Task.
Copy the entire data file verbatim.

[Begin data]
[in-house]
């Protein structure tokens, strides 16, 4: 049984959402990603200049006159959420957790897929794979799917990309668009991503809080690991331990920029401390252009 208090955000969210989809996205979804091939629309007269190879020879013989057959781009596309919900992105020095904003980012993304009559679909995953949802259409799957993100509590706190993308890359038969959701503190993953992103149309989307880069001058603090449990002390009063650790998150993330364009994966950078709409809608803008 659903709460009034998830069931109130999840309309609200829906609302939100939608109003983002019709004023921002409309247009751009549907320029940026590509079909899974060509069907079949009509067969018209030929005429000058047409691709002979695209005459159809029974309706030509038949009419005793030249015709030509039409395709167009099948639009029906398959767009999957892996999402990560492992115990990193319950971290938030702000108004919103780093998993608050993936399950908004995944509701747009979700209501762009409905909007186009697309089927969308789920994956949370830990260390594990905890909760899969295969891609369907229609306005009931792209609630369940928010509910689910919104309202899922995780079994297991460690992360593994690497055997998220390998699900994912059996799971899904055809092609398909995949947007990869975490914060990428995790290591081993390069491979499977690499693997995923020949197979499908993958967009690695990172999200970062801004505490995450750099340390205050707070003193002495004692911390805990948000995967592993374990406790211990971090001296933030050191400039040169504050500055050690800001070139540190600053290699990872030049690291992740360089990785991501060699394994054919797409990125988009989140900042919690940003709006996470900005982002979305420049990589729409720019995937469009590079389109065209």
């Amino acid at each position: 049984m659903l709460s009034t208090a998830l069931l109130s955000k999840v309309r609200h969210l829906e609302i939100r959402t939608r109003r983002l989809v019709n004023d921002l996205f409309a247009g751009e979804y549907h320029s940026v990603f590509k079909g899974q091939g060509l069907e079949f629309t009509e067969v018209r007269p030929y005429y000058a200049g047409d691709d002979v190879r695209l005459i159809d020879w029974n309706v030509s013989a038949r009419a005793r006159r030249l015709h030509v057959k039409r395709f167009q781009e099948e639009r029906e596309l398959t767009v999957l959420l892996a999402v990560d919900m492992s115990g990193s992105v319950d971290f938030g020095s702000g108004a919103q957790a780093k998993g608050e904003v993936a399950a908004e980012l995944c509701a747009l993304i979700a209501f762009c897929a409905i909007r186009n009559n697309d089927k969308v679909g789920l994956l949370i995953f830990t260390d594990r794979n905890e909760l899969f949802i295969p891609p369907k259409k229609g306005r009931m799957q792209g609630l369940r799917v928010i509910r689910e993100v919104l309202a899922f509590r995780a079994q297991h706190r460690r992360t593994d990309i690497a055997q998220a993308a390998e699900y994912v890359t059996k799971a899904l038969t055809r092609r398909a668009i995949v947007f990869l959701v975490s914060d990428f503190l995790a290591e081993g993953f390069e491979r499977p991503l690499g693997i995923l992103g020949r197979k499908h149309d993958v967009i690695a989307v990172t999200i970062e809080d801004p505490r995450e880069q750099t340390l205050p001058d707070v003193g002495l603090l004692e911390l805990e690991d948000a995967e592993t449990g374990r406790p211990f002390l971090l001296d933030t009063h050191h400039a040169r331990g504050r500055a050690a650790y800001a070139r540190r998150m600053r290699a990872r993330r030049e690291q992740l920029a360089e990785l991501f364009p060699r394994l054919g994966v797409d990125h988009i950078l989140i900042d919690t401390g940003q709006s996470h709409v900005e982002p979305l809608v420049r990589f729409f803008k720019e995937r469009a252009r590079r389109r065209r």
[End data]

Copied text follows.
[in-house]
């Protein structure tokens, strides 16, 4: 049984959402990603200049006159959420957790897929794979799917990309668009991503809080690991331990920029401390252009 208090955000969210989809996205979804091939629309007269190879020879013989057959781009596309919900992105020095904003980012993304009559679909995953949802259409799957993100509590706190993308890359038969959701503190993953992103149309989307880069001058603090449990002390009063650790998150993330364009994966950078709409809608803008 659903709460009034998830069931109130999840309309609200829906609302939100939608109003983002019709004023921002409309247009751009549907320029940026590509079909899974060509069907079949009509067969018209030929005429000058047409691709002979695209005459159809029974309706030509038949009419005793030249015709030509039409395709167009099948639009029906398959767009999957892996999402990560492992115990990193319950971290938030702000108004919103780093998993608050993936399950908004995944509701747009979700209501762009409905909007186009697309089927969308789920994956949370830990260390594990905890909760899969295969891609369907229609306005009931792209609630369940928010509910689910919104309202899922995780079994297991460690992360593994690497055997998220390998699900994912059996799971899904055809092609398909995949947007990869975490914060990428995790290591081993390069491979499977690499693997995923020949197979499908993958967009690695990172999200970062801004505490995450750099340390205050707070003193002495004692911390805990948000995967592993374990406790211990971090001296933030050191400039040169504050500055050690800001070139540190600053290699990872030049690291992740360089990785991501060699394994054919797409990125988009989140900042919690940003709006996470900005982002979305420049990589729409720019995937469009590079389109065209």
């Amino acid at each position: 049984m659903l709460s009034t208090a998830l069931l109130s955000k999840v309309r609200h969210l829906e609302i939100r959402t939608r109003r983002l989809v019709n004023d921002l996205f409309a247009g751009e979804y549907h320029s940026v990603f590509k079909g899974q091939g060509l069907e079949f629309t009509e067969v018209r007269p030929y005429y000058a200049g047409d691709d002979v190879r695209l005459i159809d020879w029974n309706v030509s013989a038949r009419a005793r006159r030249l015709h030509v057959k039409r395709f167009q781009e099948e639009r029906e596309l398959t767009v999957l959420l892996a999402v990560d919900m492992s115990g990193s992105v319950d971290f938030g020095s702000g108004a919103q957790a780093k998993g608050e904003v993936a399950a908004e980012l995944c509701a747009l993304i979700a209501f762009c897929a409905i909007r186009n009559n697309d089927k969308v679909g789920l994956l949370i995953f830990t260390d594990r794979n905890e909760l899969f949802i295969p891609p369907k259409k229609g306005r009931m799957q792209g609630l369940r799917v928010i509910r689910e993100v919104l309202a899922f509590r995780a079994q297991h706190r460690r992360t593994d990309i690497a055997q998220a993308a390998e699900y994912v890359t059996k799971a899904l038969t055809r092609r398909a668009i995949v947007f990869l959701v975490s914060d990428f503190l995790a290591e081993g993953f390069e491979r499977p991503l690499g693997i995923l992103g020949r197979k499908h149309d993958v967009i690695a989307v990172t999200i970062e809080d801004p505490r995450e880069q750099t340390l205050p001058d707070v003193g002495l603090l004692e911390l805990e690991d948000a995967e592993t449990g374990r406790p211990f002390l971090l001296d933030t009063h050191h400039a040169r331990g504050r500055a050690a650790y800001a070139r540190r998150m600053r290699a990872r993330r030049e690291q992740l920029a360089e990785l991501f364009p060699r394994l054919g994966v797409d990125h988009i950078l989140i900042d919690t401390g940003q709006s996470h709409v900005e982002p979305l809608v420049r990589f729409f803008k720019e995937r469009a252009r590079r389109r065209r």